The type II-A system from S. pyogenes is shown as an example. (A) The cas gene operon with tracrRNA and the CRISPR array. (B) The natural pathway of antiviral defense involves association of Cas9 with the antirepeat-repeat RNA (tracrRNA:crRNA) duplexes, RNA co-processing by ribonuclease III, further trimming, R-loop formation, and target DNA cleavage. (C) Details of the natural DNA cleavage with the duplex tracrRNA:crRNA.

The dual tracrRNA:crRNA was then engineered as a single guide RNA (sgRNA) that retains two critical features: the 20-nucleotide sequence at the 5′ end of the sgRNA that determines the DNA target site by Watson-Crick base pairing, and the double-stranded structure at the 3′ side of the guide sequence that binds to Cas9 (64) (Fig. 2). This created a simple two-component system in which changes to the guide sequence (20 nucleotides in the native RNA) of the sgRNA can be used to program CRISPR-Cas9 to target any DNA sequence of interest as long as it is adjacent to a PAM (64). In contrast to ZFNs and TALENs, which require substantial protein engineering for each DNA target site to be modified, the CRISPR-Cas9 system requires only a change in the guide RNA sequence. For this reason, the CRISPR-Cas9 technology using the S. pyogenes system has been rapidly and widely adopted by the scientific community to target, edit, or modify the genomes of a vast array of cells and organisms. Phylogenetic studies (6971) as well as in vitro and in vivo experiments (64, 71, 72) show that naturally occurring Cas9 orthologs use distinct tracrRNA:crRNA transcripts as guides, defined by the specificity to the dual-RNA structures (6971) (Fig. 3). The reported collection of Cas9 orthologs constitutes a large source of CRISPR-Cas9 systems for multiplex gene targeting, and several orthologous CRISPR-Cas9 systems have already been applied successfully for genome editing in human cells [Neisseria meningitidis (73, 74), S. thermophilus (73, 75), and Treponema denticola (73)].

Fig. 3 Evolution and structure of Cas9.

The structure of S. pyogenes Cas9 in the unliganded and RNA-DNA–bound forms [from (77, 81)].

Although the CRISPR acronym has attracted media attention and is widely used in the scientific and popular literature, nearly all genome editing applications are based on the use of the protein Cas9 together with suitable sgRNAs. As discussed above, CRISPR refers to the repetitive nature of the repeats in the CRISPR arrays that encode crRNAs, and the term does not relate directly to genome engineering. Nonetheless we prefer to use “CRISPR-Cas9” in a way that is less restrictive than other nomenclatures that have been used in the field (76).

Mechanism of CRISPR-Cas9–mediated genome targeting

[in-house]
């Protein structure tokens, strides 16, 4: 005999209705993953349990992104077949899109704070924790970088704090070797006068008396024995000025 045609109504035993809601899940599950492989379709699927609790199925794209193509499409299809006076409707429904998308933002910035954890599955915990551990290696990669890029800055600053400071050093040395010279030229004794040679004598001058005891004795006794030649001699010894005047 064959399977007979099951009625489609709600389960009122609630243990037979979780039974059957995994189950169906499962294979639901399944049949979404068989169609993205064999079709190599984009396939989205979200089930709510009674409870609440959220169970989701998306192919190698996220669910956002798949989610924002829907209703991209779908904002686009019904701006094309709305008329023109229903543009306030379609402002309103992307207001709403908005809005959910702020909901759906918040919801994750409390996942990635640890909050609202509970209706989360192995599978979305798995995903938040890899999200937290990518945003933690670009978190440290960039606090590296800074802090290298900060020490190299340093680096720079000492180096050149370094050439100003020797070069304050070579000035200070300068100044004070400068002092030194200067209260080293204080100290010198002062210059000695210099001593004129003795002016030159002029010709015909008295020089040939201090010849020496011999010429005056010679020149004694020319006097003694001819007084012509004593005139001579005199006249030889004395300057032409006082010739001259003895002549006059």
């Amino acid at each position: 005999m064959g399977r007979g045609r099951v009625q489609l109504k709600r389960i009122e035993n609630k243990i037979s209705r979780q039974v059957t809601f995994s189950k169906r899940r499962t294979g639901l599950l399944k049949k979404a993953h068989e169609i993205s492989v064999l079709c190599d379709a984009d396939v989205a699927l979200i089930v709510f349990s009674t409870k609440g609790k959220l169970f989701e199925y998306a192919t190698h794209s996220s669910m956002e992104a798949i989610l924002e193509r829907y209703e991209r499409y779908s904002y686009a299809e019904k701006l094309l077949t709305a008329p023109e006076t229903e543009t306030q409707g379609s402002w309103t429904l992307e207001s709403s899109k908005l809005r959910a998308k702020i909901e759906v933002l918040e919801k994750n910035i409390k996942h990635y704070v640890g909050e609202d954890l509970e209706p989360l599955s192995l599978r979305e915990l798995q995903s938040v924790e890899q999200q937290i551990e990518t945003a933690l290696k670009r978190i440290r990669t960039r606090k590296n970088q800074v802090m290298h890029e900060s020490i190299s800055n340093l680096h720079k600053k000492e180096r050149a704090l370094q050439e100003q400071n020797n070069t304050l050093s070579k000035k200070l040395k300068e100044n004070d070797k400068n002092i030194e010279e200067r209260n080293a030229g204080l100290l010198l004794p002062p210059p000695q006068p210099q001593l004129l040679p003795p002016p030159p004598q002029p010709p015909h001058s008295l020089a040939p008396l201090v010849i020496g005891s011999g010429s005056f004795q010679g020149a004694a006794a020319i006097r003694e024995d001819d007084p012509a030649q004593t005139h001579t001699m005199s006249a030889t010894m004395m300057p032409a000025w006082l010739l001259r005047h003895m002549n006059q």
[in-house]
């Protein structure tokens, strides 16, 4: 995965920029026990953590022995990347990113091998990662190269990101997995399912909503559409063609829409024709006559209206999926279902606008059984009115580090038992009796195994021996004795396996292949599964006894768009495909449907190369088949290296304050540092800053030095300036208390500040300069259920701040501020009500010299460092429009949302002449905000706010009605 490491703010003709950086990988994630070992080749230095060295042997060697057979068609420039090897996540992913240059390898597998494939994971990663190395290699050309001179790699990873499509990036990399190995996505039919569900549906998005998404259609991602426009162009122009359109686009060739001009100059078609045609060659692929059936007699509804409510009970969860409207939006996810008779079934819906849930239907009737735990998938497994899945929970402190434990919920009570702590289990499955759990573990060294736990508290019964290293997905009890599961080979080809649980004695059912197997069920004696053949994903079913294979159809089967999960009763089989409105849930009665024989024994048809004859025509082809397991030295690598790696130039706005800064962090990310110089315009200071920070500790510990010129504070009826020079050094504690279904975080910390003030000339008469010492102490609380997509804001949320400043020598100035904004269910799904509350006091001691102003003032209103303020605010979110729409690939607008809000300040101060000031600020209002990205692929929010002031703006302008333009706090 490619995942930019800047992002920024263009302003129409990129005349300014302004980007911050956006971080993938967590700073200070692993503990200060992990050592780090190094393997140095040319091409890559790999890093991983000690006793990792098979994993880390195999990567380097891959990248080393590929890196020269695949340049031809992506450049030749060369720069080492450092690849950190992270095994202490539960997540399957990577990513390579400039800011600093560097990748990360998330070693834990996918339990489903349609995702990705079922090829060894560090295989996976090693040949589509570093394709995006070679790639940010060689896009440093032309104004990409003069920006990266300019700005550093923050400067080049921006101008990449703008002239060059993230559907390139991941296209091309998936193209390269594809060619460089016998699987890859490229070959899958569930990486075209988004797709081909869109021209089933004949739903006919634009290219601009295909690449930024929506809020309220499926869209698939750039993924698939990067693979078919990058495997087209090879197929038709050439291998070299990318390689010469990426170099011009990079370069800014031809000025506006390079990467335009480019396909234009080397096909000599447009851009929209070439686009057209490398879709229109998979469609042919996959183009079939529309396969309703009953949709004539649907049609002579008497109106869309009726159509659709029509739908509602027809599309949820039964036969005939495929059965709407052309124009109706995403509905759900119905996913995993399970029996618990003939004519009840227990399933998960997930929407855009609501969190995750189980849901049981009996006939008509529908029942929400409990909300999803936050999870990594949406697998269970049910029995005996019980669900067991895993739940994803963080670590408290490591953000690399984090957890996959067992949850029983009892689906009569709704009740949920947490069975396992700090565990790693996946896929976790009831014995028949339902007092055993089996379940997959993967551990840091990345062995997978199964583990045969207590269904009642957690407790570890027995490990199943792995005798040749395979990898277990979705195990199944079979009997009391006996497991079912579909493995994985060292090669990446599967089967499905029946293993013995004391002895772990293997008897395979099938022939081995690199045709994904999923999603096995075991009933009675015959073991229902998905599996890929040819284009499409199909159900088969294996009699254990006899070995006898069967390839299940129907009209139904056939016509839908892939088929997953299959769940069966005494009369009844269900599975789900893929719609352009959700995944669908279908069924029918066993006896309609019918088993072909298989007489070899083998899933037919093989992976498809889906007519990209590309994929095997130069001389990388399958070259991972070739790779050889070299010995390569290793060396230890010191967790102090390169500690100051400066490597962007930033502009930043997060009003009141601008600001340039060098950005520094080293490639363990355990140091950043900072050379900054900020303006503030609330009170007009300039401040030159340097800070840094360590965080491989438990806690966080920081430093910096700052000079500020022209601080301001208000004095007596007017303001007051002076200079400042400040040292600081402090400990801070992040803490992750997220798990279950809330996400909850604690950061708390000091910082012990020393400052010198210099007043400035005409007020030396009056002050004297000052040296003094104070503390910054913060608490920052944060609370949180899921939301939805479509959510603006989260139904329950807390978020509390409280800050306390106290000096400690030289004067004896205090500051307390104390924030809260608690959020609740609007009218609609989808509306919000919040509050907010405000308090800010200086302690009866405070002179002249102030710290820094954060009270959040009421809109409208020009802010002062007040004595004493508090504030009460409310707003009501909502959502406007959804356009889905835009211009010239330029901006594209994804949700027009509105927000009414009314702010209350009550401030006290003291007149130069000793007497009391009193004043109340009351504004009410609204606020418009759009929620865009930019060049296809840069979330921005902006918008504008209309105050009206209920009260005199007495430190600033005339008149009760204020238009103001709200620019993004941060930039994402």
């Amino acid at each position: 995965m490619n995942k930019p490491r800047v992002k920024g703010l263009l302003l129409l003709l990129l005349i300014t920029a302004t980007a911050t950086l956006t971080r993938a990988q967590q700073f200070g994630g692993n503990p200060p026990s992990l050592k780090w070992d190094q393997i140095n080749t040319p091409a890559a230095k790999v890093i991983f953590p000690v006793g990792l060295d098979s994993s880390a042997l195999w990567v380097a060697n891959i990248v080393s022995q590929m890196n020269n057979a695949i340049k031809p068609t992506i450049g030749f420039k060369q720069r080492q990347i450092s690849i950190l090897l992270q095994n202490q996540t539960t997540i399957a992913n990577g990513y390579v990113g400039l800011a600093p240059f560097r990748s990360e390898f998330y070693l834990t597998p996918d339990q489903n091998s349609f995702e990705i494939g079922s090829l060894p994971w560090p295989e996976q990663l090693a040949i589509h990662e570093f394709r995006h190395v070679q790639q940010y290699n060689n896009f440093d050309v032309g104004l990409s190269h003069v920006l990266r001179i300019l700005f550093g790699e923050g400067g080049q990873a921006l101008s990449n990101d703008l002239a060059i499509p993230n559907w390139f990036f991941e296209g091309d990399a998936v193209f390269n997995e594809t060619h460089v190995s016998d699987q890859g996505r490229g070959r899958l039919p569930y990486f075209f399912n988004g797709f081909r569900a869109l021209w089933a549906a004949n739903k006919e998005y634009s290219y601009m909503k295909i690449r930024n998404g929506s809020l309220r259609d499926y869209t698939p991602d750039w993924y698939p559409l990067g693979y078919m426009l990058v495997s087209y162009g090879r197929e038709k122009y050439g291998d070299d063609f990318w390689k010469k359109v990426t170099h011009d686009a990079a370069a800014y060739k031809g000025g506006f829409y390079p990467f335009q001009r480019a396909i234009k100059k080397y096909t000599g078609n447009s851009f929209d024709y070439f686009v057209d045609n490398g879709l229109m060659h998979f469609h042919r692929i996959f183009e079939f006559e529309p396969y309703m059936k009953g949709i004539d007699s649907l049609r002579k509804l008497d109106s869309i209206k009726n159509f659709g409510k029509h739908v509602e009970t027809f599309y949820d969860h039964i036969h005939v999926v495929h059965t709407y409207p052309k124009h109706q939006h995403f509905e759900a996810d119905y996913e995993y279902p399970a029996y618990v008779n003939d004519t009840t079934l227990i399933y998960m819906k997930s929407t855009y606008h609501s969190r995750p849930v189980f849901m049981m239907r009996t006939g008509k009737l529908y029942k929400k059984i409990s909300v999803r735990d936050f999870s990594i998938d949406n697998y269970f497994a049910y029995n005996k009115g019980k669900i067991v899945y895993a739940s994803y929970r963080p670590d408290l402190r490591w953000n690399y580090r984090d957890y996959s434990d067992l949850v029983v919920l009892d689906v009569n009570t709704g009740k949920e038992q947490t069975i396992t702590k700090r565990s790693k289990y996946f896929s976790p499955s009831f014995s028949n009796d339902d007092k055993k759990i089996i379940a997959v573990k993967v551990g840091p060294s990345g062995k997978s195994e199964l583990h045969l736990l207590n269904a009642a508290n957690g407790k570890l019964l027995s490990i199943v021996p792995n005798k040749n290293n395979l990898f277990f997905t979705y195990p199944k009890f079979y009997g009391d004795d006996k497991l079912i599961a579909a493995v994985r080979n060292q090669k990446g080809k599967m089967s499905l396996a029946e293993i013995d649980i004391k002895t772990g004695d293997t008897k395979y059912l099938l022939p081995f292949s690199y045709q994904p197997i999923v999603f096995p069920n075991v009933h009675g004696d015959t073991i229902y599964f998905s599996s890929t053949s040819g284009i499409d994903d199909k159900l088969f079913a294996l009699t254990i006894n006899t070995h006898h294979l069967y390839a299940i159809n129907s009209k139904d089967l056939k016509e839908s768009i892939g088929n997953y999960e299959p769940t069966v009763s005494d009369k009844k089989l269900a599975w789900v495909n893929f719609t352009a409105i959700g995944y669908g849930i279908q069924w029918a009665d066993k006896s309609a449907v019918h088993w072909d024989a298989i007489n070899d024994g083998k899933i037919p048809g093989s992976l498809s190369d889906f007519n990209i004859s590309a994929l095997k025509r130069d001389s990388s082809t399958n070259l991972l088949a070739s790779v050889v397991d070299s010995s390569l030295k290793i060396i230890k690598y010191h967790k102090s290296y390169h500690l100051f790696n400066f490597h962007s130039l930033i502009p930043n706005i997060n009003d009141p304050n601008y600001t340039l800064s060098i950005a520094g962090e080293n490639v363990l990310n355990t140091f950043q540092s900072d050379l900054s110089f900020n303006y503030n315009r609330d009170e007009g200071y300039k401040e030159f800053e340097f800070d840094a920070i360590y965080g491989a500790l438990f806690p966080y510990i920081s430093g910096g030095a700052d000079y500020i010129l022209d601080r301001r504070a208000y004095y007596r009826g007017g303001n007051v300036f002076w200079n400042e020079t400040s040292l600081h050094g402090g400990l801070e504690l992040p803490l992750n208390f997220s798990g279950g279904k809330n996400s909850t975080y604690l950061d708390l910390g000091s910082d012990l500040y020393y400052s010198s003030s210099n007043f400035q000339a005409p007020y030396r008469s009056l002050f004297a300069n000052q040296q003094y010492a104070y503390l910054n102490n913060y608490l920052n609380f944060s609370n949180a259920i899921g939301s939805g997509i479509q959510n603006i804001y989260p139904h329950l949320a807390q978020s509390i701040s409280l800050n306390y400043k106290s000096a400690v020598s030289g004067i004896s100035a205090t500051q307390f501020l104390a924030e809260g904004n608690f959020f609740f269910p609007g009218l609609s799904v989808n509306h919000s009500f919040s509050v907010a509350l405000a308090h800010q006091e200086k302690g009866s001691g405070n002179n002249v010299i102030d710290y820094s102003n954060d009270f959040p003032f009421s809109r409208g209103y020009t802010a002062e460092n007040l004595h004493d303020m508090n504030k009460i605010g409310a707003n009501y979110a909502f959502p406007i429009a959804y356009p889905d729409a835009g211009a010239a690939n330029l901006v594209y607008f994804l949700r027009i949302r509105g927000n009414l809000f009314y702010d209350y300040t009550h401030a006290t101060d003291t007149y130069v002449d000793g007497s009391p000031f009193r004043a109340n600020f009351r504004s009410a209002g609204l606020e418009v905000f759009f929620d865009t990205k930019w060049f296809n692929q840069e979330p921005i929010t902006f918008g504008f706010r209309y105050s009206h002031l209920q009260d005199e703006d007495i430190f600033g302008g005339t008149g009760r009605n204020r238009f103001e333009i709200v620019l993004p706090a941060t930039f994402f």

Structural analysis of S. pyogenes Cas9 has revealed additional insights into the mechanism of CRISPR-Cas9 (Fig. 3). Molecular structures of Cas9 determined by electron microscopy and x-ray crystallography show that the protein undergoes large conformational rearrangement upon binding to the guide RNA, with a further change upon association with a target double-stranded DNA (dsDNA). This change creates a channel, running between the two structural lobes of the protein, that binds to the RNA-DNA hybrid as well as to the coaxially stacked dual-RNA structure of the guide corresponding to the crRNA repeat–tracrRNA antirepeat interaction (77, 78). An arginine-rich α helix (7779) bridges the two structural lobes of Cas9 and appears to be the hinge between them, in addition to playing a central role in binding the guide RNA–target DNA hybrid as shown by mutagenesis (77, 78). The conformational change in Cas9 may be part of the mechanism of target dsDNA unwinding and guide RNA strand invasion, although this idea remains to be tested. Mechanistic studies also show that the PAM is critical for initial DNA binding; in the absence of the PAM, even target sequences fully complementary to the guide RNA sequence are not recognized by Cas9 (80). A crystal structure of Cas9 in complex with a guide RNA and a partially dsDNA target demonstrates that the PAM lies within a base-paired DNA structure (81). Arginine motifs in the C-terminal domain of Cas9 interact with the PAM on the noncomplementary strand within the major groove. The phosphodiester group at position +1 in the target DNA strand interacts with the minor groove of the duplexed PAM, possibly resulting in local strand separation, the so-called R-loop, immediately upstream of the PAM (81). Single-molecule experiments also suggest that R-loop association rates are affected primarily by the PAM, whereas R-loop stability is influenced mainly by protospacer elements distal to the PAM (82). Together with single-molecule and bulk biochemical experiments using mutated target DNAs, a mechanism can be proposed whereby target DNA melting starts at the level of PAM recognition, resulting in directional R-loop formation expanding toward the distal protospacer end and concomitant RNA strand invasion and RNA-DNA hybrid formation (8082).